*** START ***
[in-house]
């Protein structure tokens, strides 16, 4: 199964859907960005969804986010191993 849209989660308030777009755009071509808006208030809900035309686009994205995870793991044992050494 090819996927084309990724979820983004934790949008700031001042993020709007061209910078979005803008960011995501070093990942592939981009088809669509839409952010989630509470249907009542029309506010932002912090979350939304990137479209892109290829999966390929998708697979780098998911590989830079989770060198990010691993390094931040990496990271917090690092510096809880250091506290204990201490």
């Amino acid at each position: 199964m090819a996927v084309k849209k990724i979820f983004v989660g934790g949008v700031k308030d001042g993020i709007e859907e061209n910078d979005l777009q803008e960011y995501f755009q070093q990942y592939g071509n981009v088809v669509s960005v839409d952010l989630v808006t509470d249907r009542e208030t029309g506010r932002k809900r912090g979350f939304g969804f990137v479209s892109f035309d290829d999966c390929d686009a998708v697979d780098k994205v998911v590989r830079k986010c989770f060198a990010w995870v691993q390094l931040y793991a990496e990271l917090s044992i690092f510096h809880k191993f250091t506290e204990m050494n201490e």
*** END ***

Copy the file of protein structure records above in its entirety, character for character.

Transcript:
[in-house]
């Protein structure tokens, strides 16, 4: 199964859907960005969804986010191993 849209989660308030777009755009071509808006208030809900035309686009994205995870793991044992050494 090819996927084309990724979820983004934790949008700031001042993020709007061209910078979005803008960011995501070093990942592939981009088809669509839409952010989630509470249907009542029309506010932002912090979350939304990137479209892109290829999966390929998708697979780098998911590989830079989770060198990010691993390094931040990496990271917090690092510096809880250091506290204990201490």
């Amino acid at each position: 199964m090819a996927v084309k849209k990724i979820f983004v989660g934790g949008v700031k308030d001042g993020i709007e859907e061209n910078d979005l777009q803008e960011y995501f755009q070093q990942y592939g071509n981009v088809v669509s960005v839409d952010l989630v808006t509470d249907r009542e208030t029309g506010r932002k809900r912090g979350f939304g969804f990137v479209s892109f035309d290829d999966c390929d686009a998708v697979d780098k994205v998911v590989r830079k986010c989770f060198a990010w995870v691993q390094l931040y793991a990496e990271l917090s044992i690092f510096h809880k191993f250091t506290e204990m050494n201490e």